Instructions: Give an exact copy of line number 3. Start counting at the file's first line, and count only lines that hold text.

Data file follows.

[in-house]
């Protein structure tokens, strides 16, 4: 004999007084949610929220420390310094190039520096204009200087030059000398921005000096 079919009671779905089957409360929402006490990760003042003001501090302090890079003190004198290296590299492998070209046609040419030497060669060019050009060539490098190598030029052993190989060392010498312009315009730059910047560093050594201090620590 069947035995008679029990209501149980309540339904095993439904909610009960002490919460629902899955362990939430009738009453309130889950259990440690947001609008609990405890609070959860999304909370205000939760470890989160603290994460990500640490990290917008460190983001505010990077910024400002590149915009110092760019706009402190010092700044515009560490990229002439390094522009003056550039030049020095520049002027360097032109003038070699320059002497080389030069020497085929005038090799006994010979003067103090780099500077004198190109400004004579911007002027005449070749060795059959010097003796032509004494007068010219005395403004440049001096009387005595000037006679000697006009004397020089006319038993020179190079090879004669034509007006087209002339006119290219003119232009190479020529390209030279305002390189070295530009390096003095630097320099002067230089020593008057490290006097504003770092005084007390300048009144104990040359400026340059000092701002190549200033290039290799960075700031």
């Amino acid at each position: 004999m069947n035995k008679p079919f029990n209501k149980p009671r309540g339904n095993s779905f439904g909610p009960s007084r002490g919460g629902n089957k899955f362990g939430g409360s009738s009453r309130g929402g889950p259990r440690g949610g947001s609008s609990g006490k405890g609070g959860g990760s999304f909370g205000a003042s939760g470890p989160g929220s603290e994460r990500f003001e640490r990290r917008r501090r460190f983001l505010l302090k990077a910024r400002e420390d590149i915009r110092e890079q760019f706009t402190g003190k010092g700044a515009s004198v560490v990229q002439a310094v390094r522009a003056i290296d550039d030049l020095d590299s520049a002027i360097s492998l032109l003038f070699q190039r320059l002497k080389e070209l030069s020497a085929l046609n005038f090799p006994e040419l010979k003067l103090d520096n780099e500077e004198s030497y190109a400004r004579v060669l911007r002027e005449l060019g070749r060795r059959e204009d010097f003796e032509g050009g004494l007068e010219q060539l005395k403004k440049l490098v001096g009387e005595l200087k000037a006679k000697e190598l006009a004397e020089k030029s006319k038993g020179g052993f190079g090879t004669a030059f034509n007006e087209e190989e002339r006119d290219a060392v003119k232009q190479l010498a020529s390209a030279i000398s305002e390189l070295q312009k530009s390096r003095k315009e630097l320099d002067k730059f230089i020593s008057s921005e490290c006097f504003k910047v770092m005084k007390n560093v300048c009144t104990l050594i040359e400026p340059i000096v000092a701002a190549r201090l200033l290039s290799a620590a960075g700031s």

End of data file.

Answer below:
């Amino acid at each position: 004999m069947n035995k008679p079919f029990n209501k149980p009671r309540g339904n095993s779905f439904g909610p009960s007084r002490g919460g629902n089957k899955f362990g939430g409360s009738s009453r309130g929402g889950p259990r440690g949610g947001s609008s609990g006490k405890g609070g959860g990760s999304f909370g205000a003042s939760g470890p989160g929220s603290e994460r990500f003001e640490r990290r917008r501090r460190f983001l505010l302090k990077a910024r400002e420390d590149i915009r110092e890079q760019f706009t402190g003190k010092g700044a515009s004198v560490v990229q002439a310094v390094r522009a003056i290296d550039d030049l020095d590299s520049a002027i360097s492998l032109l003038f070699q190039r320059l002497k080389e070209l030069s020497a085929l046609n005038f090799p006994e040419l010979k003067l103090d520096n780099e500077e004198s030497y190109a400004r004579v060669l911007r002027e005449l060019g070749r060795r059959e204009d010097f003796e032509g050009g004494l007068e010219q060539l005395k403004k440049l490098v001096g009387e005595l200087k000037a006679k000697e190598l006009a004397e020089k030029s006319k038993g020179g052993f190079g090879t004669a030059f034509n007006e087209e190989e002339r006119d290219a060392v003119k232009q190479l010498a020529s390209a030279i000398s305002e390189l070295q312009k530009s390096r003095k315009e630097l320099d002067k730059f230089i020593s008057s921005e490290c006097f504003k910047v770092m005084k007390n560093v300048c009144t104990l050594i040359e400026p340059i000096v000092a701002a190549r201090l200033l290039s290799a620590a960075g700031s």